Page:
Hump Day: Uncle Brian turns tables on favourite godson

Hump DayHump Day
By Brian Cormier
Wednesday, July 31, 2013
Moncton Times & Transcript
Editorial section

My godson is a cool kid. This year, he turned 16, got his first summer job and even earned Rookie of the Year from his high school hockey team. Next up: getting his driver’s licence and learning how to shave properly.

I hope the summer job goes well. Like his mother and I have discussed, he’s got expensive tastes. Put five shirts in front of him and he’ll like the $100 one best every time. Ah, weren’t we all like that until we actually had to pay for that stuff ourselves? Yeah, that $12 shirt from the discount bin will do just fine now, thanks.

I ran into him the other day at the bank. For a change, there wasn’t a long lineup and I was able to walk right up to a teller. He saw me first and called out to me from across the bank, “Hey Brian!” (Side note: Why he hasn’t figured out that calling me “Uncle Brian” instead of just “Brian” would pretty much just cause my heart to melt and incite me to throw $20 bills at him, I’ll never know.)

We chatted for a bit and I discovered that he’d ridden his bike over. It’s quite a long haul, so I was surprised. I offered to drive him home after warning him that he’d be dead meat if he scratched my new vehicle while putting his bike in the hatch. Such a kind and loving godfather, eh?

This was after having a chuckle with one of the bank employees over my godson asking to have an appointment with a French account manager because “Je comprends better en français.” Oyyy… His grandfather — a longtime French teacher — must be spinning in his grave.

My godson’s been fodder for a couple of columns already — one after I brought him to a Moncton Wildcats game when he was about 10 years old and he knew more people than me; and one last year when I decided to show off by speeding with him in the car and my gas pedal got stuck under the floor mat and I couldn’t stop.

We survived the stuck gas pedal thanks to my drill sergeant order to him to reach under the pedal and get it unstuck. We both laughed nervously afterwards as I told him that I’d rather tell his parents the story than him. You know, maybe soften the dangerous situation by telling a few exaggerations – errrr… I mean facts – to ensure they knew I was in full control all the time. Sure I was. Yup. Knew what to do the entire time. (Waiting for lightning to strike!)

As I drove him home from the bank, I said something about a car in front of us driving too slowly and that they should speed up. He reminded me of the pedal incident and said snarkily that perhaps we should just drive the limit, grinning from ear to ear. Touché, kiddo. Touché!

Since I’ve known him his entire life and also live in the same neighbourhood, he’s perfectly comfortable with me. Sometimes he’ll knock on my door if he’s across the street in the park and needs the bathroom. Saves time instead of walking home. Makes for a faster return to the tennis game. Since I work from home, I’m usually around.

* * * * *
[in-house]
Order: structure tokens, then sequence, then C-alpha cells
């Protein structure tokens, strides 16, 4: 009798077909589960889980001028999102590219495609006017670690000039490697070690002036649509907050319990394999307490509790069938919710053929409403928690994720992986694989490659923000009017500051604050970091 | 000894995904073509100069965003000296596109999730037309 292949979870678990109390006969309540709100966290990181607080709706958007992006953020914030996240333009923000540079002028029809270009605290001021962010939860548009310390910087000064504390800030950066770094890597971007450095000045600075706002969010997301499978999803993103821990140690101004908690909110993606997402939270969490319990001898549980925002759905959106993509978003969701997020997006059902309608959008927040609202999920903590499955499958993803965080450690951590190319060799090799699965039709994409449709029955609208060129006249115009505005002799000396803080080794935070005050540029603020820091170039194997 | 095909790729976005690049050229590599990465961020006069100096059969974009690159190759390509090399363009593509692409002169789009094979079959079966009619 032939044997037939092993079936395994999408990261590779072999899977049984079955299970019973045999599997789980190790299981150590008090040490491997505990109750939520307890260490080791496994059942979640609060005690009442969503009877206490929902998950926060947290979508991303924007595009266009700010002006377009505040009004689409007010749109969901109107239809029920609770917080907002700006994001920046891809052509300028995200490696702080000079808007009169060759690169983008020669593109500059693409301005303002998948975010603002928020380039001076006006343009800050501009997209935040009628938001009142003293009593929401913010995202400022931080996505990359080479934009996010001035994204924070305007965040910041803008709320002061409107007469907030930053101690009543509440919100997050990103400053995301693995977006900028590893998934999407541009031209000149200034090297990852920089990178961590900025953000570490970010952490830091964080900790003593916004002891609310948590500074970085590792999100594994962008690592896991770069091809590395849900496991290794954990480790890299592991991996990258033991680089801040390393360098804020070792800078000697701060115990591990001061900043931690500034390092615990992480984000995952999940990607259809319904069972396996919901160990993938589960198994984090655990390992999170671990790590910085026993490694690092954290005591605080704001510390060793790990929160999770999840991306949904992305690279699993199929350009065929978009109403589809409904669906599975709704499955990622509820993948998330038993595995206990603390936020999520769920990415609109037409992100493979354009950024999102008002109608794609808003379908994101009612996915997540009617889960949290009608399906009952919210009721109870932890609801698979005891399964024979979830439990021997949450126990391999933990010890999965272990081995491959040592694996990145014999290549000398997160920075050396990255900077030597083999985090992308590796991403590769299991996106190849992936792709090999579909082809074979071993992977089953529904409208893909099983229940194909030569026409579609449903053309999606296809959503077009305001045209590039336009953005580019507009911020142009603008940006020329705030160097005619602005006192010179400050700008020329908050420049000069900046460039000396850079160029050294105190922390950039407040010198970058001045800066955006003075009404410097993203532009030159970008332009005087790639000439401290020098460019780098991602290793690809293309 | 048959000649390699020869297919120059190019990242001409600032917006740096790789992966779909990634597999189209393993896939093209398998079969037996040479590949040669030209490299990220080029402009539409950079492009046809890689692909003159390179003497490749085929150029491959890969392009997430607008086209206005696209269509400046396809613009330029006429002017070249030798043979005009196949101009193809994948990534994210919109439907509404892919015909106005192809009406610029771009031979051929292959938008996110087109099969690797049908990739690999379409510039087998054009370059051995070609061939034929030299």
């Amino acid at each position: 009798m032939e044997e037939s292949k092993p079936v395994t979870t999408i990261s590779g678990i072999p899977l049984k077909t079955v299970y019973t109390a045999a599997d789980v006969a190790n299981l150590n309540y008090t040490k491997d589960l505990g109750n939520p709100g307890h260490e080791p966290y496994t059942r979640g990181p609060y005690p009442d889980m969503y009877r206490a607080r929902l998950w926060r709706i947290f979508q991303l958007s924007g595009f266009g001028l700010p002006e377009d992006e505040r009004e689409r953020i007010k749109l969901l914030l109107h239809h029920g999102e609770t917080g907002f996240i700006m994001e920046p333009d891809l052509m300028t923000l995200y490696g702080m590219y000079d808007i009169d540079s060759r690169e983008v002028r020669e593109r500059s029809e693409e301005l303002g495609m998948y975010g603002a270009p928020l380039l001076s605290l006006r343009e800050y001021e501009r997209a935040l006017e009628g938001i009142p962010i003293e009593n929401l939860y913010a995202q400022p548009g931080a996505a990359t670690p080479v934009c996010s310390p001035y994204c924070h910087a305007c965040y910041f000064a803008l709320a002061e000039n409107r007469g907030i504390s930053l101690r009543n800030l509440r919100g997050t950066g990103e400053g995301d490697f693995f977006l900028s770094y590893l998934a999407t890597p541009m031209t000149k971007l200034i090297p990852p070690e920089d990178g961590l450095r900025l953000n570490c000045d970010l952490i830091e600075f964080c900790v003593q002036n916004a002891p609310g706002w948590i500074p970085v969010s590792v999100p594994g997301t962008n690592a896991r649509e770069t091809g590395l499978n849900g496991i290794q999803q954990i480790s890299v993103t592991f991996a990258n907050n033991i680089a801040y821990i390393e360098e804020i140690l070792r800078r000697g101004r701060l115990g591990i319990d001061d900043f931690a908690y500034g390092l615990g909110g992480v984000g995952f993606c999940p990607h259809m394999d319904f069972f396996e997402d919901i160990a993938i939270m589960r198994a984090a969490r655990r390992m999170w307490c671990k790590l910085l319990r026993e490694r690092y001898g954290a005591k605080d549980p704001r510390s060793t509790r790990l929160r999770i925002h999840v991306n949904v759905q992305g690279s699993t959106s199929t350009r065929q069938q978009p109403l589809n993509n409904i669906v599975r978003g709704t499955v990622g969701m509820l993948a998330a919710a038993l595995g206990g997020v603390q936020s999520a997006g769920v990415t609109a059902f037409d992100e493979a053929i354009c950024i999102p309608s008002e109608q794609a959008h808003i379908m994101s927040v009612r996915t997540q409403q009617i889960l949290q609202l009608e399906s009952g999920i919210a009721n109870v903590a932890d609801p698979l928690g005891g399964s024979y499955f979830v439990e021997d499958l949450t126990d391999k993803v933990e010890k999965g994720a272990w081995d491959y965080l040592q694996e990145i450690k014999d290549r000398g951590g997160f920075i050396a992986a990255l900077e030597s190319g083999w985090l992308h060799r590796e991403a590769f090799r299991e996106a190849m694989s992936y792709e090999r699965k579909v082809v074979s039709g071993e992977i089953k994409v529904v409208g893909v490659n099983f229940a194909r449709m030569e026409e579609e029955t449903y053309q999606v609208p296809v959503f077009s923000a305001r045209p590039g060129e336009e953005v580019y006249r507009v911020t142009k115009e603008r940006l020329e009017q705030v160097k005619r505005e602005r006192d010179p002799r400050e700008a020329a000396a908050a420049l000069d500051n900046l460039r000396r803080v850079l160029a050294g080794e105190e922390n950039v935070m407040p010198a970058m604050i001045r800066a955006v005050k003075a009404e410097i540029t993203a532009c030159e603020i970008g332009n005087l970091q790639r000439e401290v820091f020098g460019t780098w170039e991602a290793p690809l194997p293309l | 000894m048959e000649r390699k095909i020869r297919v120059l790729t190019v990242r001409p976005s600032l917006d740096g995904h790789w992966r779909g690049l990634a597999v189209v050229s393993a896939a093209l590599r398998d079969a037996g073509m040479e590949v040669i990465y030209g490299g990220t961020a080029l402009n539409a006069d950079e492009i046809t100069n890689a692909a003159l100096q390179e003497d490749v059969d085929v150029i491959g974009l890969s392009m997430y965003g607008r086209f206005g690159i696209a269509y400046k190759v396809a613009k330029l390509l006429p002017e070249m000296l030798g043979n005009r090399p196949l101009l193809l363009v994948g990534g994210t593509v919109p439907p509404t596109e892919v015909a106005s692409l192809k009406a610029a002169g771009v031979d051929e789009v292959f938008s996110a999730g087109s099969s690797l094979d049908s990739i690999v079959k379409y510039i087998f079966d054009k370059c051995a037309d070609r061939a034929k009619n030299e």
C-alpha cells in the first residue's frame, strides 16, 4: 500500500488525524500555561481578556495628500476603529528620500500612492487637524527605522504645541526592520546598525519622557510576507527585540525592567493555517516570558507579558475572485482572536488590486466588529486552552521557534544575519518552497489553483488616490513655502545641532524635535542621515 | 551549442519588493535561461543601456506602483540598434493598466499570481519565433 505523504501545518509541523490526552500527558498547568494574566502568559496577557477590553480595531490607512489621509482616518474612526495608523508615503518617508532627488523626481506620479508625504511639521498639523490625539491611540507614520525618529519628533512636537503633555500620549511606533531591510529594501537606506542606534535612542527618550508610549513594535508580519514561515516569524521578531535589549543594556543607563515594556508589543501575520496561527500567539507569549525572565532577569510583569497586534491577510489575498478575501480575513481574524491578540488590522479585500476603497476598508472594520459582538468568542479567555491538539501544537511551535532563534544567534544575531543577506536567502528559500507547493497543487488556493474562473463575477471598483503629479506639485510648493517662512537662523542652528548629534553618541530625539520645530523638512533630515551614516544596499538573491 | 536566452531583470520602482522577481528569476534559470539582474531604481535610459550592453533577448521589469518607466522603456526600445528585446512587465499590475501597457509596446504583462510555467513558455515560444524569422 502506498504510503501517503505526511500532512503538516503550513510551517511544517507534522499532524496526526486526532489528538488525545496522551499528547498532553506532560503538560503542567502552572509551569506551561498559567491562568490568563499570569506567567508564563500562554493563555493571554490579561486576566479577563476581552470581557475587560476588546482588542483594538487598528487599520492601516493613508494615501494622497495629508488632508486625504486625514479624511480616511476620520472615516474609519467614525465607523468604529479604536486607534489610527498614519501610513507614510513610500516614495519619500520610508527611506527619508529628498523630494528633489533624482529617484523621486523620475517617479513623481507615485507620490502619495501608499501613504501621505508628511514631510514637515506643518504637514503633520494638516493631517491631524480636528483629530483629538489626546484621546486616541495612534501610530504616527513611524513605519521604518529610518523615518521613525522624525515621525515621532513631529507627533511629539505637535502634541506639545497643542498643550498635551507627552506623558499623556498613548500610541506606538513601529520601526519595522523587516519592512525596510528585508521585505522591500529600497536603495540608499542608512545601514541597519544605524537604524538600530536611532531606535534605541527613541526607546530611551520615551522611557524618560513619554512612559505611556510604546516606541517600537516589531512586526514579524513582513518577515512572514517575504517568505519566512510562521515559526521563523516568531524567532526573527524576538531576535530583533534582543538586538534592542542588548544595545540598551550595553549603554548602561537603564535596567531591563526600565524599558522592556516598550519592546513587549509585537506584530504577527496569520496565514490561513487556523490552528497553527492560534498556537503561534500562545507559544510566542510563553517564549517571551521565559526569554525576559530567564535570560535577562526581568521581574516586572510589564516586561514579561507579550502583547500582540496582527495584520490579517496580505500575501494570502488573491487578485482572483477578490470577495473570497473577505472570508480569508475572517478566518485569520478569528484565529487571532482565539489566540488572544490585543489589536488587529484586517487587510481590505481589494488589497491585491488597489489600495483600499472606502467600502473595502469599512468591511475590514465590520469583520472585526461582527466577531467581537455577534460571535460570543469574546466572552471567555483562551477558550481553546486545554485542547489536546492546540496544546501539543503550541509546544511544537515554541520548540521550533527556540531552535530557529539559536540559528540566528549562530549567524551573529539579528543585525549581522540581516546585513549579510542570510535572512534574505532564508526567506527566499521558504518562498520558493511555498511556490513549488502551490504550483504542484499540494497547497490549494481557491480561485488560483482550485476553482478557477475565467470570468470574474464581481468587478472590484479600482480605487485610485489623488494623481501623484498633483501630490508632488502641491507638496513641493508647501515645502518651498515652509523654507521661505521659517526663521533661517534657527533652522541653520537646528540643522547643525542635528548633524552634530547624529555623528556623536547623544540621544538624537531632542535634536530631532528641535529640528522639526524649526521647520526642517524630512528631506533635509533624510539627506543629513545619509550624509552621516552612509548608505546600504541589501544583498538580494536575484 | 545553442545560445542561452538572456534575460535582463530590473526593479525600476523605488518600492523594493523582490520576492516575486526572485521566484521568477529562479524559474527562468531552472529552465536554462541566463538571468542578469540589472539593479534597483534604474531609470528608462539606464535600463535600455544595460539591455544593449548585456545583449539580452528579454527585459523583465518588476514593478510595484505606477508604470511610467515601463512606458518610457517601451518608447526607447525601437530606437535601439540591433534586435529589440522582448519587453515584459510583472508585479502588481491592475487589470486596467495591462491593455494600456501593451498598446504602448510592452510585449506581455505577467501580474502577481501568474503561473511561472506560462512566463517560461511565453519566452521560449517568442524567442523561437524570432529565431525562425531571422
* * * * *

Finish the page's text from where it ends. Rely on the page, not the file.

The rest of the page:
The other day, I heard a knock at the back door and the dog went completely ballistic, as she usually does. I swear, sometimes I wonder if Satan is knocking at the door the way that little dog goes on and on. I’m concerned that her pretty little head is going to pop like a balloon filled with red paint one of these days.

My godson was there along with a friend of his. I thought maybe it was a park bathroom break again, but then he plunked down a duffel bag on the kitchen floor and sheepishly asked me if I was using my stereo – a small portable one that I keep in the living room for playing music from time to time, albeit more rarely than I’d like it to be.

“You want to borrow my stereo?” I asked, a bit surprised. “Yeah, my friend and I want to listen to music at my house in the basement.” I shook my head and asked again if I understood. “So, you want to take my stereo apart and put it in the duffel bag and bring it home so you can hang out in your basement and blast music with your friend?”

Yup, that was the plan, he confirmed. Now, I’ve been around kids long enough to know when something’s up. My eyes got all squinty and I stared at him again suspiciously. I really didn’t want to send him down the street with my stereo. What if he broke it? When would I get it back?

Then, like the Grinch does every year in that iconic Christmas television special, I had a wonderfully evil idea. I asked the question that he didn’t want to hear. “Does your mother know about this?” I wondered. “Yeah,” he replied.

Now, I know his mother well enough to know the chances of her actually approving of his request were pretty much zero. “She’s not really for it,” he offered. “Oh well, then I guess we can’t do it.” He understood and left empty-handed.

The minute he shut the door, I called his mother. No “Hello?” on her end. All I heard was, “He’s not my kid!” We had a good laugh. He was determined to try, I guess. I learned a long time ago to never contradict a mother. We’re both just darn lucky he didn’t call me “Uncle Brian” when he asked for the stereo, otherwise he would have broken the secret emotional code and won the battle. Do us a favour and don’t tell him, eh?

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